Ra­dio

By Stephanie Billen

The Observer - The New Review - - Television -

Fans of this year’s per­spi­ca­cious Reith lec­turer Mar­garet MacMil­lan can hear her in con­ver­sa­tion with Michael Berke­ley on (Sun­day, Ra­dio 3, 12noon). On the cen­te­nary of the 1918 ar­mistice, she dis­cusses how the first world war “still casts a shadow over our times” and re­flects on the para­dox of wars in­spir­ing great mu­sic, lit­er­a­ture and art. Her mu­sic choices in­clude works by Strauss, Tip­pett and Puc­cini as well as Ravel’s dis­turb­ing piece La valse. While not in­tended as a com­men­tary on the first world war, it was writ­ten soon af­ter­wards and con­tains what MacMil­lan calls “abrupt, jazzy mo­ments”, con­vey­ing a sense of dis­in­te­gra­tion. The his­to­rian sug­gests we could be waltz­ing into disas­ter now, as she finds par­al­lels be­tween to­day’s “ag­gres­sive na­tion­alisms” and in­ter­na­tional ten­sions that led to war over a cen­tury ago.

(Mon­day, Ra­dio 4, 9.45am) marks the start of a week-long se­ries ex­plor­ing the global legacy of the 1918 peace agree­ment. In this thought-pro­vok­ing opener, his­to­rian Heather Jones trans­ports us to the French for­est where del­e­gates signed the treaty. While the ar­mistice was a cause for cel­e­bra­tion, Jones ar­gues that “in­ter­war Eu­rope never truly moved from the ar­mistice to peace” and that this mem­o­rable meet­ing cre­ated not so much an end­ing to war as a “tran­sient pause”.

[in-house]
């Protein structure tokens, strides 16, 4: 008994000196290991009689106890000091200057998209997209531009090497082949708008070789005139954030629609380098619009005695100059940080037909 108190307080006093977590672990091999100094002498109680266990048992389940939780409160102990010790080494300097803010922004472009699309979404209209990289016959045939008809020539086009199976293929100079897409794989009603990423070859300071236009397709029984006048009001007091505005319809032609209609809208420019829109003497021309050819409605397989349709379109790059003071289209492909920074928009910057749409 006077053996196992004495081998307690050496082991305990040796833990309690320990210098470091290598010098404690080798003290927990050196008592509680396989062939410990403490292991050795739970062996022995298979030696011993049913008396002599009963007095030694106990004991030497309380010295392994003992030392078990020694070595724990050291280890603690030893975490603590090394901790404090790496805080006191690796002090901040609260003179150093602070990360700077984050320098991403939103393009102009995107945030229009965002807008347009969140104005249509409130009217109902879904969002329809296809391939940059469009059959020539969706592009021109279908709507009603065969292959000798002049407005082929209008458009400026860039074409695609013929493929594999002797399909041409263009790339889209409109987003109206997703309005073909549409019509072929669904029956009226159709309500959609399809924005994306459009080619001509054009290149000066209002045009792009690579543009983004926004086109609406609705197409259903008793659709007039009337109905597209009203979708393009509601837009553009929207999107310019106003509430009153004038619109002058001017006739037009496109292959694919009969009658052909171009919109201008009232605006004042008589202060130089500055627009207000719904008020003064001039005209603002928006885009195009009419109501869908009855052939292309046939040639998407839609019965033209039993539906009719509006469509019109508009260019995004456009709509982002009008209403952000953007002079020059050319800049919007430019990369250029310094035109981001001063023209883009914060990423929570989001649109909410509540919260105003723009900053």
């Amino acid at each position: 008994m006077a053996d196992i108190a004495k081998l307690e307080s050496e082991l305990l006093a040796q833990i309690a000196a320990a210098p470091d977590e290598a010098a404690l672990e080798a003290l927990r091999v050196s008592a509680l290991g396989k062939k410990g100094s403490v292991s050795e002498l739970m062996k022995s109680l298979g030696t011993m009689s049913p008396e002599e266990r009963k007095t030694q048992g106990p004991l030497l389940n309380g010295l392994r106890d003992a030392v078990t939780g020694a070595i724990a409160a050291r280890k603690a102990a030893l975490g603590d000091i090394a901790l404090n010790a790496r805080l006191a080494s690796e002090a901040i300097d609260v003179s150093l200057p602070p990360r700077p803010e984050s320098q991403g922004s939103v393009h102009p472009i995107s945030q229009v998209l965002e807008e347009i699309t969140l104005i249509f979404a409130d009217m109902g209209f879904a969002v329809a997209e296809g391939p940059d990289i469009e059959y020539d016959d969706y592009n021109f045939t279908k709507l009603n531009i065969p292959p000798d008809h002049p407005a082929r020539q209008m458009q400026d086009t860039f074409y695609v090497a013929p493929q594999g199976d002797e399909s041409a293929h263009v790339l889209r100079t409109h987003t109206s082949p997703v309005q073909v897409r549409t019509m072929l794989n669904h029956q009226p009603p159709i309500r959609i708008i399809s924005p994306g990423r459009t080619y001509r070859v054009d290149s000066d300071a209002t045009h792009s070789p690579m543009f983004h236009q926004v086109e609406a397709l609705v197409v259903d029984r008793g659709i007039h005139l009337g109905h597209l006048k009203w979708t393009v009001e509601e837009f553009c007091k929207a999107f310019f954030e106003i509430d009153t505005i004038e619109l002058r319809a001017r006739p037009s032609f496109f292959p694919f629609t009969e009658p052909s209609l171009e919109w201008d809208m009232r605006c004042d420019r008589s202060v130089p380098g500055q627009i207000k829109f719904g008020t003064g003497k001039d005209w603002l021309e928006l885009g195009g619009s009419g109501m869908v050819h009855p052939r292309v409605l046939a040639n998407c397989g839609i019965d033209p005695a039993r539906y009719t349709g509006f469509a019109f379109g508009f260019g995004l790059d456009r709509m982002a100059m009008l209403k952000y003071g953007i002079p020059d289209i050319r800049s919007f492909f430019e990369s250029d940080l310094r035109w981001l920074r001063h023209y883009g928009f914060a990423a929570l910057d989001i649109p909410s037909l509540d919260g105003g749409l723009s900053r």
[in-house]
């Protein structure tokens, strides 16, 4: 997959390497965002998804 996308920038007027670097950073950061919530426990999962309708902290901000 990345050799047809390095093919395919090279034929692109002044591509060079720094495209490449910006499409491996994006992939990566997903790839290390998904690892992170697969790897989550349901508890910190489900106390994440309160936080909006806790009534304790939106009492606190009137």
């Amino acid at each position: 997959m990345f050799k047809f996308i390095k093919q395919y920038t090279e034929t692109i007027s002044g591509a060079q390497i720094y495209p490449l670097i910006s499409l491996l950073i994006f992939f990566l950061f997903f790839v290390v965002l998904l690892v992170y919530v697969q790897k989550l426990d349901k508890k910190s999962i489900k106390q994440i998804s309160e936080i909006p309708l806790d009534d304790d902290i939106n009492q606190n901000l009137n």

The past threat­ens to catch up with a suc­cess­ful chil­dren’s writer in an ab­sorb­ing drama, (Tues­day, Ra­dio 4. 2.15pm), by Thomas Ec­cle­share. Rachael Stir­ling plays a pub­lisher de­ter­mined to per­suade her reclu­sive pro­tege, Heather (Char­lotte Melia), to move into the lime­light. This clever, twist­ing play raises in­trigu­ing ques­tions about the abil­ity of sto­ries to tran­scend their au­thor­ship.

Mus­lim standup Tez Ilyas re­turns for a third se­ries of his (Thurs­day, Ra­dio 4, 11pm), start­ing by fo­cus­ing on the mo­ments you would change if you could go back in time; per­son­ally he would love to come up with the per­fect re­sponse to an au­di­ence mem­ber who dumb­founded him with a racist joke. In a week dom­i­nated by Re­mem­brance pro­grammes, it is fun to in­dulge in Ilyas’s friv­o­lous “timey-wimey, wib­bly-wob­bly stuff”. The plan to use his time-trav­el­ling taxi to carry Theresa May back to a civil­i­sa­tion built on danc­ing is par­tic­u­larly ir­re­sistible.

Time trav­eller: Tez Ilyas. Graeme Robert­son for the Guardian

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